The typical, thoughtful answer to this question is a big No with a lecture on the lump of labour fallacy. Also, the answer always finds its way in your typical RPA evangelist presentation. However, I am going to provide a different response this time around.
Lump of labour fallacy
“In economics, the lump of labour fallacy is the misconception that there is a fixed amount of work—a lump of labour—to be done within an economy which can be distributed to create more or fewer jobs.” The idea has been applied to many aspects of an economy. For example, in the automation industry, the idea is that even though it kills some jobs, but in aggregate, it creates newer jobs and the net of the new jobs – killed Jobs is a positive number. In the Automotive industry, e.g. the robotic assembly lines have created low/er skilled jobs for maintaining/cleaning the instruments and high-paid jobs for people who make the robots. Meanwhile, the typical jobs of humans assembling in the line have been chiefly disappeared.
The great decoupling
In the early 2000s, something quite interesting took place. For the first time since World War II, productivity growth and employment decoupled from each other. It means that we create new jobs but not nearly enough to keep the employment level growing. The most significant contributor to this decoupling is technological progress, according to Erik Brynjolfsson and Andrew McAfee.
Computers and Robots are the two most significant technological innovations growing exponentially in the past century. Automation first started for routine manual work, and now Intelligent Automation with machine learning is after more cognitive tasks. And because of acceleration in the growth of these areas, there is no hope for a reversal of the great decoupling trend. Microchips are getting cheaper every year, and at the same time, their power is increasing exponentially.
The great decoupling, in essence, contradicts the lump of labour fallacy. When the technology acceleration is so fast, innovation will kill more jobs than it creates.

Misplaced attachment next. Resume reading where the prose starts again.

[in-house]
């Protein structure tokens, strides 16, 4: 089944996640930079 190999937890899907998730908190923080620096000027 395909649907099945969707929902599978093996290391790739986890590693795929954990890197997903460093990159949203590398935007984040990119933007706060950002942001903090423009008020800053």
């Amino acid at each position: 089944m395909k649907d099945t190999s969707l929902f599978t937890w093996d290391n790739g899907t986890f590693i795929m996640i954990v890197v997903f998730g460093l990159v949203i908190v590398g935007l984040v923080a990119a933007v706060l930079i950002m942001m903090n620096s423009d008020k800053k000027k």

Where are the jobs going
A new phenomenon called Job Polarization is happening in the labour market.
“Job Polarization refers to the growing share of employment of low and high skill workers in the overall workforce and the declining share of middle-skill workers, as opposed to the growth or decline in the number of jobs by skill level.“ See the chart below for your reference:
The figure below categorized the jobs into high, medium and low skill levels.
Technology has played a vital role in the new demand for high-skill workers and the decline in the middle-skill workers but had little impact on non-routine manual jobs, shown by the yellow box. In addition, this trend is expected to accelerate soon.
Impact for automation builders
As someone who kills routine-cognitive tasks for a living, I can attest firsthand that these jobs do not get replaced once automated. Many departments in BFSI industry grow their power by the number of people they employ. When you go after automating employees in these departments, expect resistance and conflict from middle managers when accepting the improvements you have made in productivity. Intelligent automation is now a strategic pillar of digital transformation in many BFSI companies. These companies need structural changes to embrace intelligent automation and allow it to flourish.